Notwithstanding India's protests, the Obama administration is readying itself to provide Pakistan with even more massive doses of military largesse, as senior United States officials acknowledged that Pakistan's request for additional security assistance would be a top priority on the agenda of the US-Pakistan Strategic Dialogue that begins on Wednesday.
The Strategic Dialogue between Washington and Islamabad will be co-chaired by Secretary of State Hillary Clinton and Pakistani Foreign Minister Mahmood Qureshi, but Pakistan's military chief General Ashfaq Parvez Kayani is expected to call the shots.
Deputy Special Representative for Afghanistan and Pakistan Frank Ruggiero said, "Secretary Clinton in March actually made some comments on the importance of resource planning on a multi-year basis in terms of our security assistance, which is military assistance to Pakistan."
He said, "Since that time, we have done a lot of work on both sides, especially on how to develop a multi-year framework to meet our efforts and needs in the security assistance area."
In this regard, Ruggiero told journalists in a teleconference that "a lot of work has been done by the Department of Defence as well as the Pakistani military in terms of what a multi-year framework of assistance would look like. We specifically worked with the Pakistanis over the summer to identify what would be the types of military equipment and so on."
While acknowledging that this "would be a topic of discussion at the Strategic Dialogue," he refused to be specific, saying, "I would defer any announcements or any discussions beyond that for the next couple of days."
The New York Times reported on Monday that the Obama administration would try to mend its relationship with Pakistan by introducing some sweeteners at the table including "a multi-year security pact with Pakistan, complete with more reliable military aid -- something the Pakistani military has long sought to complement the five-year, $7.5 billion package of non-military aid approved by the Congress last year" under the Kerry-Lugar-Berman legislation.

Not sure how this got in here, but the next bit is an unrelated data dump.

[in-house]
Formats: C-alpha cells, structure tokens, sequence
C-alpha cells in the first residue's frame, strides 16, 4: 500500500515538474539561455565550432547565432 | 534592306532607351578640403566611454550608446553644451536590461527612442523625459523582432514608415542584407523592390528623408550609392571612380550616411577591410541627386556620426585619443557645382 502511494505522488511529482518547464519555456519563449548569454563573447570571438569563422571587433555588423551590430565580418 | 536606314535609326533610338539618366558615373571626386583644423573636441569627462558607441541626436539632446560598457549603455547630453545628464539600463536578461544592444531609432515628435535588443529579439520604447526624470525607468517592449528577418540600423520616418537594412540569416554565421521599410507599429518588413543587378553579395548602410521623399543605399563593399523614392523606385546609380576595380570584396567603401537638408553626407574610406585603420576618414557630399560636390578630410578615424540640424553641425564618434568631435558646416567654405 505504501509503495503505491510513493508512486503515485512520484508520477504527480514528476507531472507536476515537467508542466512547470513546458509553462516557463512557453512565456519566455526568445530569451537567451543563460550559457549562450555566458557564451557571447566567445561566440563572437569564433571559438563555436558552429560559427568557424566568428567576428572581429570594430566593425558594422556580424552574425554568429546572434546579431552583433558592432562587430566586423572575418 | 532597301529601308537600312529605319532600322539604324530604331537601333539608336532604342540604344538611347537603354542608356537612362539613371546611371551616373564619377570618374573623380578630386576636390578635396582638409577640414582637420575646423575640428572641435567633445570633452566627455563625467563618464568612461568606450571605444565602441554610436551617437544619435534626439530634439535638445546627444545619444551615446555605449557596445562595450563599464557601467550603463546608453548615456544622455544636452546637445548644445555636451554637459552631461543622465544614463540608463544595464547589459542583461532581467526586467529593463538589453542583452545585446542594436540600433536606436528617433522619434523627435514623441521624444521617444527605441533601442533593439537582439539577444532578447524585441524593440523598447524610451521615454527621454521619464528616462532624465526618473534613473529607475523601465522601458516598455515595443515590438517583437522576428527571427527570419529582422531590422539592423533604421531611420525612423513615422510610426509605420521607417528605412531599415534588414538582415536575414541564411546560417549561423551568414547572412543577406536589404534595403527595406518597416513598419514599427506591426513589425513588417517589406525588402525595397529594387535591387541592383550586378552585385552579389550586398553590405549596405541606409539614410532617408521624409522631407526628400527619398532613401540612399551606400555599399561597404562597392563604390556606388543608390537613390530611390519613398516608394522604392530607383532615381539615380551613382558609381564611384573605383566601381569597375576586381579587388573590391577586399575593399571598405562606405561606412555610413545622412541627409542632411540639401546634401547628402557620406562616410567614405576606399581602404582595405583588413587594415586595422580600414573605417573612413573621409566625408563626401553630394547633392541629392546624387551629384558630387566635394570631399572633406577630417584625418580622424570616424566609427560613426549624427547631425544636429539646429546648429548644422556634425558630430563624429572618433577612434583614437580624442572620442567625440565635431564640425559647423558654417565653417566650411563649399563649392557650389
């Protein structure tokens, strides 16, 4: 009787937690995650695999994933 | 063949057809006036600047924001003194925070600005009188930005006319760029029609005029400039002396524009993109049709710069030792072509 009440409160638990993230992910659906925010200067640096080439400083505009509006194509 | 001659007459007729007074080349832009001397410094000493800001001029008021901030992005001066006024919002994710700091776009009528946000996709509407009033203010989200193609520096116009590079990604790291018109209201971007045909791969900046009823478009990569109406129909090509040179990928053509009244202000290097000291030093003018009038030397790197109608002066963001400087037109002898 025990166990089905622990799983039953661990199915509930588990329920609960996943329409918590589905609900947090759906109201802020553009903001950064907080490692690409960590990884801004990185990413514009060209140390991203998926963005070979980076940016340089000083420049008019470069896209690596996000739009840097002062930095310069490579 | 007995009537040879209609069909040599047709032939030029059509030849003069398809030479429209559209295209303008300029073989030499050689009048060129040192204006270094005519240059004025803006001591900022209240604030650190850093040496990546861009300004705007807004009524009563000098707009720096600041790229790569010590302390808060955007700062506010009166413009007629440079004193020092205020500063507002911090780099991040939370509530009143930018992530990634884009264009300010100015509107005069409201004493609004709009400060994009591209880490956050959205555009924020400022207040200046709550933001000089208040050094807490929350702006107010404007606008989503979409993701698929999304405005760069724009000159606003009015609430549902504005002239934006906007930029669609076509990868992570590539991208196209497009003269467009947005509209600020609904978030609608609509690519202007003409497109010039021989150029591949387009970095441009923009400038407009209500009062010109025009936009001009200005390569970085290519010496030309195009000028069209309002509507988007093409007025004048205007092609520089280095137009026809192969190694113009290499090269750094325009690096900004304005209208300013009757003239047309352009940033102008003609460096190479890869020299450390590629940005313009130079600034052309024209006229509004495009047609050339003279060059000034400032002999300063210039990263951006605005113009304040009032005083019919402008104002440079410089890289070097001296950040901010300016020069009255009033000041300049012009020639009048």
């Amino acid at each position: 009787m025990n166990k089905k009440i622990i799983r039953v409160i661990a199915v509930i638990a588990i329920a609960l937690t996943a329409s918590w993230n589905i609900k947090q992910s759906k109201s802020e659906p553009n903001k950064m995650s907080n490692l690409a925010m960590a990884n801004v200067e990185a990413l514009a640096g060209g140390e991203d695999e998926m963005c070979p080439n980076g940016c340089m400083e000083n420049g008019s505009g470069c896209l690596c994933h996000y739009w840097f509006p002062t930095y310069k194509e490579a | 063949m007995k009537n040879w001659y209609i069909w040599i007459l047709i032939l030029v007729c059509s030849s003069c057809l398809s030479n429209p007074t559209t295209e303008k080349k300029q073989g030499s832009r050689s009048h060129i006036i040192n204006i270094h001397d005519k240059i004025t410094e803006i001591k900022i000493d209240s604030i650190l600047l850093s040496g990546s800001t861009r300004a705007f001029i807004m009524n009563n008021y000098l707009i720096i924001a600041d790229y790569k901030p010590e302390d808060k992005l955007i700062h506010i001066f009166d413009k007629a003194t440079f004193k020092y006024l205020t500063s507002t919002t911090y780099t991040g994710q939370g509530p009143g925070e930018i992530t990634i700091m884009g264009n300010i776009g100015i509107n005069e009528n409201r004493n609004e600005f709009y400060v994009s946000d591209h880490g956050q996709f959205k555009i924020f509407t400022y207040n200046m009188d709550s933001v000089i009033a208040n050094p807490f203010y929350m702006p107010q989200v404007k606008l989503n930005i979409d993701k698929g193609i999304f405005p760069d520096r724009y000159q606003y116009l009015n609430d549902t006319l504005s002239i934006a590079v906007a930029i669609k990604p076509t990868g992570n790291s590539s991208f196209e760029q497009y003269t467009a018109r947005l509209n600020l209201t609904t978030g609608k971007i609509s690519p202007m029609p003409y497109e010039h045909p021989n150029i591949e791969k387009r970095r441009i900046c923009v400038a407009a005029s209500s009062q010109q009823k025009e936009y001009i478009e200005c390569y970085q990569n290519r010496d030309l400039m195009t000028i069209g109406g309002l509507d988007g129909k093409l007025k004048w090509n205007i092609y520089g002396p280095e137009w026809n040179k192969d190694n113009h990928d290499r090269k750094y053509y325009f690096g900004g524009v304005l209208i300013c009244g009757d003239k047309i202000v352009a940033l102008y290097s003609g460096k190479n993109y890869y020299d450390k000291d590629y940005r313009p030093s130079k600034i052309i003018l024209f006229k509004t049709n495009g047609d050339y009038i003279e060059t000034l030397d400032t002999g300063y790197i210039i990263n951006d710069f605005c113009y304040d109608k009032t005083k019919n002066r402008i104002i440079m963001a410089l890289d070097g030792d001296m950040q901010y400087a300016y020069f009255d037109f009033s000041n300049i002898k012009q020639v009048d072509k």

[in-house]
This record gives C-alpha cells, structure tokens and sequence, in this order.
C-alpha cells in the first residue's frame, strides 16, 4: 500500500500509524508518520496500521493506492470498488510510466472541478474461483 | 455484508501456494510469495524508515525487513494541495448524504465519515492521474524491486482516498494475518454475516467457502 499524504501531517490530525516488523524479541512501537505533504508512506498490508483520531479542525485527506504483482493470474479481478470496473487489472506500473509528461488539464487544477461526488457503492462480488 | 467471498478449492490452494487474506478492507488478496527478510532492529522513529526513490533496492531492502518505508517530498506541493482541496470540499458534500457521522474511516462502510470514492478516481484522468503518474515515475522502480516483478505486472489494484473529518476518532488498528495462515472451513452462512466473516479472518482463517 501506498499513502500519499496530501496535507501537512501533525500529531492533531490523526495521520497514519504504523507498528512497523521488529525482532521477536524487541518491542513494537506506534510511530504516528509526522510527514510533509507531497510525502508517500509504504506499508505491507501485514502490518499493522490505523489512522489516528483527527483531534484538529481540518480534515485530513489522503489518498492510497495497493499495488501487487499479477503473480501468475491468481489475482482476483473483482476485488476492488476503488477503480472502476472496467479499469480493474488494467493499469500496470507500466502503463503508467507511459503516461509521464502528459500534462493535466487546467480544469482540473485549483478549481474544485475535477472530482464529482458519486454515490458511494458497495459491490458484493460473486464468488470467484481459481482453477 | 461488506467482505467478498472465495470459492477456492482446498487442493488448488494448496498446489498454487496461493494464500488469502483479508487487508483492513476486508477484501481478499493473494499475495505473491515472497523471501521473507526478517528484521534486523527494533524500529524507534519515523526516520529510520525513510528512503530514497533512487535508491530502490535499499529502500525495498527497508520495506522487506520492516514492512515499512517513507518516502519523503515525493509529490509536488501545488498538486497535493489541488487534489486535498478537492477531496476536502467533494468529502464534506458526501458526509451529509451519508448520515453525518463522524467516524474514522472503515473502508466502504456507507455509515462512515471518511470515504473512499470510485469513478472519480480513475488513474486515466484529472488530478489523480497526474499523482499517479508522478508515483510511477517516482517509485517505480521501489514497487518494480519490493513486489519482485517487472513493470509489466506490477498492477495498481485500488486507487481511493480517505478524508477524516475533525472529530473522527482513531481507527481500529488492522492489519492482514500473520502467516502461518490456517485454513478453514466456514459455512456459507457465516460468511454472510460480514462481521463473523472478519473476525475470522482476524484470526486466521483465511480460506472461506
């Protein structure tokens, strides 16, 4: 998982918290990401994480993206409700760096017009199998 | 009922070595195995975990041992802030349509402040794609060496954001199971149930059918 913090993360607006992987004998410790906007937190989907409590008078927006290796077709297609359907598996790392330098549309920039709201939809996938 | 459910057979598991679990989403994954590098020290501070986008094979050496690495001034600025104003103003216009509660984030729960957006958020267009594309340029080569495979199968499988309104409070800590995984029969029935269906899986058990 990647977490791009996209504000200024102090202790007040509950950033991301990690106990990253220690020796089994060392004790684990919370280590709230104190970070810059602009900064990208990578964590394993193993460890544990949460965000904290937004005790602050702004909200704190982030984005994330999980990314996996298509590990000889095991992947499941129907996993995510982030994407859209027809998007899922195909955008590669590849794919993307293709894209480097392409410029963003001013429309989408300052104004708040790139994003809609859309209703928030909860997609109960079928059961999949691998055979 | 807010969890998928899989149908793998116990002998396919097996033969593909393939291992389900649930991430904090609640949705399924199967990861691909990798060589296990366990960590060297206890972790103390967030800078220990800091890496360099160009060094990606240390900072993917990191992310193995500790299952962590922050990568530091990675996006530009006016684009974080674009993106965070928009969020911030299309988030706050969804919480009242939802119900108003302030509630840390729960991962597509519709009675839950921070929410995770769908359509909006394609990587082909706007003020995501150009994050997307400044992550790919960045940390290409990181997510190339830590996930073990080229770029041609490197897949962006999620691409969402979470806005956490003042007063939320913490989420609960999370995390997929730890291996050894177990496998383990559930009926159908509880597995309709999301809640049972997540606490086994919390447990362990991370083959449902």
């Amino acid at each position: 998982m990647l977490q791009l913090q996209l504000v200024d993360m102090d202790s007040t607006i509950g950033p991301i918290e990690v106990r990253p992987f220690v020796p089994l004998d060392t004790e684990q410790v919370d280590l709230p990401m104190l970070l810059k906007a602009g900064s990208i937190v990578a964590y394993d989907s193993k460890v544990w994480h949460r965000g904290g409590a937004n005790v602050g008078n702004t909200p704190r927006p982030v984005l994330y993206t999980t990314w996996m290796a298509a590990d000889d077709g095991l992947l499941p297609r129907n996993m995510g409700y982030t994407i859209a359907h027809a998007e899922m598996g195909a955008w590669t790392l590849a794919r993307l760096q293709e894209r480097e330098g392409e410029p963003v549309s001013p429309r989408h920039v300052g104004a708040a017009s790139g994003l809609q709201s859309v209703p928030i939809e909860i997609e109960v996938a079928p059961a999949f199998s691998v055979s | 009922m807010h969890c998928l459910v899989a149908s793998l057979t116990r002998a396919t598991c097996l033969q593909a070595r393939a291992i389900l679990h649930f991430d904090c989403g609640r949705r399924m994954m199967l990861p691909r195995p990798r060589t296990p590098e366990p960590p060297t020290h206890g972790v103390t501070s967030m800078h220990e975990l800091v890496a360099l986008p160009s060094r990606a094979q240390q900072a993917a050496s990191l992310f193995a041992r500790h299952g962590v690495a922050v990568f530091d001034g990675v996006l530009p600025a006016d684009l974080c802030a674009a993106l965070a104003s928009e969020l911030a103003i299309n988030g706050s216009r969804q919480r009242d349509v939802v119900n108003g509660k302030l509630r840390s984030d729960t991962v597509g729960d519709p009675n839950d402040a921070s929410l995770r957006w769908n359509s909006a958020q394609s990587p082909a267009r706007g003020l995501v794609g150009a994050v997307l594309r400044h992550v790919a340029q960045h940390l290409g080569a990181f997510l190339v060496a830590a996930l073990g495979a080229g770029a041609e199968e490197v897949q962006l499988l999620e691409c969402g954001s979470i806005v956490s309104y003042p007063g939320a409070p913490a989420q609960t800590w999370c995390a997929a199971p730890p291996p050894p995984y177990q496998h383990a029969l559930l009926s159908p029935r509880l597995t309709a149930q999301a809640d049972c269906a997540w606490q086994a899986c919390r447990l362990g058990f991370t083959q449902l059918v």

It said that the new security pace would have three parts -- the sale of American military equipment for Pakistan, a programme to allow Pakistani military officers to study at American war colleges and counterinsurgency assistance to Pakistani troops.
Defence Minister A K Antony, during his meeting in September with his counterpart Defense Secretary Robert Gates and other top Pentagon officials, including Admiral Mike Mullen, chairman of the Joint Chiefs of Staff, Clinton and National Security Adviser Retired General Jim Jones (who has since resigned), strongly brought up New Delhi's concerns over the continuing massive military aid to Pakistan in his discussions.
He stressed to them that past history had always showed that such arms and equipment provided to Pakistan by the US had always been diverted and used against India.
Before his meeting with Gates, Clinton and Jones, Antony told reporters he would bring this issue up with his US interlocutors because "we feel that even though the United States is giving arms to Pakistan to fight terrorism, our practical experience is that it is always being misused. They are diverting a portion against India."
Ruggiero, when asked if Pakistan's request for predator drone technology is also something the administration is considering providing Islamabad, said, "At this point that may very well be a topic for conversation at the Strategic Dialogue. I don't believe it's something that the United States is planning to raise at the Strategic Dialogue, but if that is raised, we obviously would discuss it."
On the issue of Pakistan's perennial request that it too be afforded a civilian nuclear deal similar to the one the US reached with India, Ruggiero said that was not on the cards.
"We are not in discussion of a negotiation of a civil nuclear agreement with Pakistan," he said.